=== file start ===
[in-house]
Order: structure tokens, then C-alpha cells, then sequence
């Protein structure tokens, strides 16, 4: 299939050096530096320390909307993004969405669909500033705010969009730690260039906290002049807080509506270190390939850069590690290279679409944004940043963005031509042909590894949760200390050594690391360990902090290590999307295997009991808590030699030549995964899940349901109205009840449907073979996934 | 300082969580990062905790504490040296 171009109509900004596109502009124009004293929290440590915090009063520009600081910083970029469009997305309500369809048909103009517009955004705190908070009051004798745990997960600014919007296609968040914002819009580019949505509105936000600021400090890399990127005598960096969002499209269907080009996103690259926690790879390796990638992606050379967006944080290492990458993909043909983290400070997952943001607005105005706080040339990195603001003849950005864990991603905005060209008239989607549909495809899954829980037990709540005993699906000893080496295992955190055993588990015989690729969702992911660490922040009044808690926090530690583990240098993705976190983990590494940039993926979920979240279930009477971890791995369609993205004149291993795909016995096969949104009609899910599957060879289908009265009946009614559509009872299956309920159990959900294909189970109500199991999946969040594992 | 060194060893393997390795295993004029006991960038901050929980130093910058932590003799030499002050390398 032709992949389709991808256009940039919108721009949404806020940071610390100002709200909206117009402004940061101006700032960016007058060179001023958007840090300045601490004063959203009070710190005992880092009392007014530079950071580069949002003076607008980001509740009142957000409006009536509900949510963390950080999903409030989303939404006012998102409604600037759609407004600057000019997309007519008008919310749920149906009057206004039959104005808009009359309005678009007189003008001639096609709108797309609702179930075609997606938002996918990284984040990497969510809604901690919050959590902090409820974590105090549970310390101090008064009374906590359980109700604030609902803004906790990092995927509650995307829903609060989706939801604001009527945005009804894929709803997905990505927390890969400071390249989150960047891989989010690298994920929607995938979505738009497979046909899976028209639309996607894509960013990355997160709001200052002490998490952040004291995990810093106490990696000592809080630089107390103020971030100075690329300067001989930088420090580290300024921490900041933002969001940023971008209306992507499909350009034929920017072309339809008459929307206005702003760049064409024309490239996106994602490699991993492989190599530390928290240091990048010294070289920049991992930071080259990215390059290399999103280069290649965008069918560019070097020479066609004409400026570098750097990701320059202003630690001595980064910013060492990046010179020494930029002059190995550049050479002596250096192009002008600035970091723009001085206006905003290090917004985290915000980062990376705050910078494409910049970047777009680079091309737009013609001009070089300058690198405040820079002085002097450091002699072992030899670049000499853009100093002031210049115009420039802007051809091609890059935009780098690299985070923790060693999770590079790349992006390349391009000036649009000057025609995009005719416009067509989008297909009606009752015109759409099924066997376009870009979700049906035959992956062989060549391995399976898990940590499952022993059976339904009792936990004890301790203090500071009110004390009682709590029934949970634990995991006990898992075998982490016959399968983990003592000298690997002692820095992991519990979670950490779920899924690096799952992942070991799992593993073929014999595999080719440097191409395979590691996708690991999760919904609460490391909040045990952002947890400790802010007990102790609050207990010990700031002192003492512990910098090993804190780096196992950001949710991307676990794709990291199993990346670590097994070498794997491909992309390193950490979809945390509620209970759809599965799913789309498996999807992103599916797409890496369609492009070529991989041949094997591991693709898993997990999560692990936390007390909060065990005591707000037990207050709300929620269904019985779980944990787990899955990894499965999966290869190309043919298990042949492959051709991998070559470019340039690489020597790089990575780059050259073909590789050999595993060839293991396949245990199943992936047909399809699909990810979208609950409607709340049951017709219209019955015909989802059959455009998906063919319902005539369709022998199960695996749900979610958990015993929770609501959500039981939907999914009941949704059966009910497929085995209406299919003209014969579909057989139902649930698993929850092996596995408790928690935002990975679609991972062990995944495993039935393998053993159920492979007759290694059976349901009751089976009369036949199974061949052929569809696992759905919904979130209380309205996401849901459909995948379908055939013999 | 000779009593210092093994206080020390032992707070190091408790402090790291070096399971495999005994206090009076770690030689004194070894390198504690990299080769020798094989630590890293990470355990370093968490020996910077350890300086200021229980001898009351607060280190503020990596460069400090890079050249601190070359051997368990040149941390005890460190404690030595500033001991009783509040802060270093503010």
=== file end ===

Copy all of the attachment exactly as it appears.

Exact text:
[in-house]
Order: structure tokens, then C-alpha cells, then sequence
């Protein structure tokens, strides 16, 4: 299939050096530096320390909307993004969405669909500033705010969009730690260039906290002049807080509506270190390939850069590690290279679409944004940043963005031509042909590894949760200390050594690391360990902090290590999307295997009991808590030699030549995964899940349901109205009840449907073979996934 | 300082969580990062905790504490040296 171009109509900004596109502009124009004293929290440590915090009063520009600081910083970029469009997305309500369809048909103009517009955004705190908070009051004798745990997960600014919007296609968040914002819009580019949505509105936000600021400090890399990127005598960096969002499209269907080009996103690259926690790879390796990638992606050379967006944080290492990458993909043909983290400070997952943001607005105005706080040339990195603001003849950005864990991603905005060209008239989607549909495809899954829980037990709540005993699906000893080496295992955190055993588990015989690729969702992911660490922040009044808690926090530690583990240098993705976190983990590494940039993926979920979240279930009477971890791995369609993205004149291993795909016995096969949104009609899910599957060879289908009265009946009614559509009872299956309920159990959900294909189970109500199991999946969040594992 | 060194060893393997390795295993004029006991960038901050929980130093910058932590003799030499002050390398 032709992949389709991808256009940039919108721009949404806020940071610390100002709200909206117009402004940061101006700032960016007058060179001023958007840090300045601490004063959203009070710190005992880092009392007014530079950071580069949002003076607008980001509740009142957000409006009536509900949510963390950080999903409030989303939404006012998102409604600037759609407004600057000019997309007519008008919310749920149906009057206004039959104005808009009359309005678009007189003008001639096609709108797309609702179930075609997606938002996918990284984040990497969510809604901690919050959590902090409820974590105090549970310390101090008064009374906590359980109700604030609902803004906790990092995927509650995307829903609060989706939801604001009527945005009804894929709803997905990505927390890969400071390249989150960047891989989010690298994920929607995938979505738009497979046909899976028209639309996607894509960013990355997160709001200052002490998490952040004291995990810093106490990696000592809080630089107390103020971030100075690329300067001989930088420090580290300024921490900041933002969001940023971008209306992507499909350009034929920017072309339809008459929307206005702003760049064409024309490239996106994602490699991993492989190599530390928290240091990048010294070289920049991992930071080259990215390059290399999103280069290649965008069918560019070097020479066609004409400026570098750097990701320059202003630690001595980064910013060492990046010179020494930029002059190995550049050479002596250096192009002008600035970091723009001085206006905003290090917004985290915000980062990376705050910078494409910049970047777009680079091309737009013609001009070089300058690198405040820079002085002097450091002699072992030899670049000499853009100093002031210049115009420039802007051809091609890059935009780098690299985070923790060693999770590079790349992006390349391009000036649009000057025609995009005719416009067509989008297909009606009752015109759409099924066997376009870009979700049906035959992956062989060549391995399976898990940590499952022993059976339904009792936990004890301790203090500071009110004390009682709590029934949970634990995991006990898992075998982490016959399968983990003592000298690997002692820095992991519990979670950490779920899924690096799952992942070991799992593993073929014999595999080719440097191409395979590691996708690991999760919904609460490391909040045990952002947890400790802010007990102790609050207990010990700031002192003492512990910098090993804190780096196992950001949710991307676990794709990291199993990346670590097994070498794997491909992309390193950490979809945390509620209970759809599965799913789309498996999807992103599916797409890496369609492009070529991989041949094997591991693709898993997990999560692990936390007390909060065990005591707000037990207050709300929620269904019985779980944990787990899955990894499965999966290869190309043919298990042949492959051709991998070559470019340039690489020597790089990575780059050259073909590789050999595993060839293991396949245990199943992936047909399809699909990810979208609950409607709340049951017709219209019955015909989802059959455009998906063919319902005539369709022998199960695996749900979610958990015993929770609501959500039981939907999914009941949704059966009910497929085995209406299919003209014969579909057989139902649930698993929850092996596995408790928690935002990975679609991972062990995944495993039935393998053993159920492979007759290694059976349901009751089976009369036949199974061949052929569809696992759905919904979130209380309205996401849901459909995948379908055939013999 | 000779009593210092093994206080020390032992707070190091408790402090790291070096399971495999005994206090009076770690030689004194070894390198504690990299080769020798094989630590890293990470355990370093968490020996910077350890300086200021229980001898009351607060280190503020990596460069400090890079050249601190070359051997368990040149941390005890460190404690030595500033001991009783509040802060270093503010």